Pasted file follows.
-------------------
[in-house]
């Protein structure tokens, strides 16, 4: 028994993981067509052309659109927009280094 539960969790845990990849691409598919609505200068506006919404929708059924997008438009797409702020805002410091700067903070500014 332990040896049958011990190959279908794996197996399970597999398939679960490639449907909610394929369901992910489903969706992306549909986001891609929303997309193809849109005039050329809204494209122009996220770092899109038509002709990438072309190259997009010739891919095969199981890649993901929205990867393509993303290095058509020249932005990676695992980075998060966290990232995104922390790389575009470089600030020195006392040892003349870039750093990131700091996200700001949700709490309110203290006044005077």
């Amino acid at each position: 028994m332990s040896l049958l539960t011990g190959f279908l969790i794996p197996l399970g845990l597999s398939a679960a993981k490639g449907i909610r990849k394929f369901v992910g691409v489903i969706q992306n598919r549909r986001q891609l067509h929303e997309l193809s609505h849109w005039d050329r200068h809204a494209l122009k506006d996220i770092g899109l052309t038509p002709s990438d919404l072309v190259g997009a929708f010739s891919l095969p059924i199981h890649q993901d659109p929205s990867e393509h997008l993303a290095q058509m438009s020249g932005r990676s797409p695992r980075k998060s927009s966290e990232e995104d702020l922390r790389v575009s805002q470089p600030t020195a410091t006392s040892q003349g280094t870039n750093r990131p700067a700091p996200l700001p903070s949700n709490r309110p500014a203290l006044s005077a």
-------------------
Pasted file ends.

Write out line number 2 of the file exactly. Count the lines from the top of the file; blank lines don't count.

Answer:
């Protein structure tokens, strides 16, 4: 028994993981067509052309659109927009280094 539960969790845990990849691409598919609505200068506006919404929708059924997008438009797409702020805002410091700067903070500014 332990040896049958011990190959279908794996197996399970597999398939679960490639449907909610394929369901992910489903969706992306549909986001891609929303997309193809849109005039050329809204494209122009996220770092899109038509002709990438072309190259997009010739891919095969199981890649993901929205990867393509993303290095058509020249932005990676695992980075998060966290990232995104922390790389575009470089600030020195006392040892003349870039750093990131700091996200700001949700709490309110203290006044005077």